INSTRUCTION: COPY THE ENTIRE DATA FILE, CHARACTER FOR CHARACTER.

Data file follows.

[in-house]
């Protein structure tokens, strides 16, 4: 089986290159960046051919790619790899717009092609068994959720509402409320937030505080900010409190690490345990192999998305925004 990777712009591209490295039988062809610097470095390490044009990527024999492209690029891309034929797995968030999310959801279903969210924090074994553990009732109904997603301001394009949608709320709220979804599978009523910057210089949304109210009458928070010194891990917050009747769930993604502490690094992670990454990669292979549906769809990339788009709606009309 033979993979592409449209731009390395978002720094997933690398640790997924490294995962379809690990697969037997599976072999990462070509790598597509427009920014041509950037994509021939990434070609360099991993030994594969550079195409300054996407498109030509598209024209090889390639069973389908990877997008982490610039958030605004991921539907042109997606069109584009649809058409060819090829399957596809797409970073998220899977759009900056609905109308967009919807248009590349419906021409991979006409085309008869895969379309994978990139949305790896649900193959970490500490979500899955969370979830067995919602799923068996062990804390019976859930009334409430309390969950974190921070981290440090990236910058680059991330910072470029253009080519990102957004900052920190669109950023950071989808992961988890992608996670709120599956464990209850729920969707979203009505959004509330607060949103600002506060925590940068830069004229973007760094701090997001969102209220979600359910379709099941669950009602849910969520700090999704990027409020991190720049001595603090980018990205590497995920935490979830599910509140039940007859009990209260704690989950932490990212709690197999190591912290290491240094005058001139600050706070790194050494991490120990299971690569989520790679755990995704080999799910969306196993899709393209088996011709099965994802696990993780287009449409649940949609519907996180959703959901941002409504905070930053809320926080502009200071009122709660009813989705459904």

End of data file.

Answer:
[in-house]
């Protein structure tokens, strides 16, 4: 089986290159960046051919790619790899717009092609068994959720509402409320937030505080900010409190690490345990192999998305925004 990777712009591209490295039988062809610097470095390490044009990527024999492209690029891309034929797995968030999310959801279903969210924090074994553990009732109904997603301001394009949608709320709220979804599978009523910057210089949304109210009458928070010194891990917050009747769930993604502490690094992670990454990669292979549906769809990339788009709606009309 033979993979592409449209731009390395978002720094997933690398640790997924490294995962379809690990697969037997599976072999990462070509790598597509427009920014041509950037994509021939990434070609360099991993030994594969550079195409300054996407498109030509598209024209090889390639069973389908990877997008982490610039958030605004991921539907042109997606069109584009649809058409060819090829399957596809797409970073998220899977759009900056609905109308967009919807248009590349419906021409991979006409085309008869895969379309994978990139949305790896649900193959970490500490979500899955969370979830067995919602799923068996062990804390019976859930009334409430309390969950974190921070981290440090990236910058680059991330910072470029253009080519990102957004900052920190669109950023950071989808992961988890992608996670709120599956464990209850729920969707979203009505959004509330607060949103600002506060925590940068830069004229973007760094701090997001969102209220979600359910379709099941669950009602849910969520700090999704990027409020991190720049001595603090980018990205590497995920935490979830599910509140039940007859009990209260704690989950932490990212709690197999190591912290290491240094005058001139600050706070790194050494991490120990299971690569989520790679755990995704080999799910969306196993899709393209088996011709099965994802696990993780287009449409649940949609519907996180959703959901941002409504905070930053809320926080502009200071009122709660009813989705459904």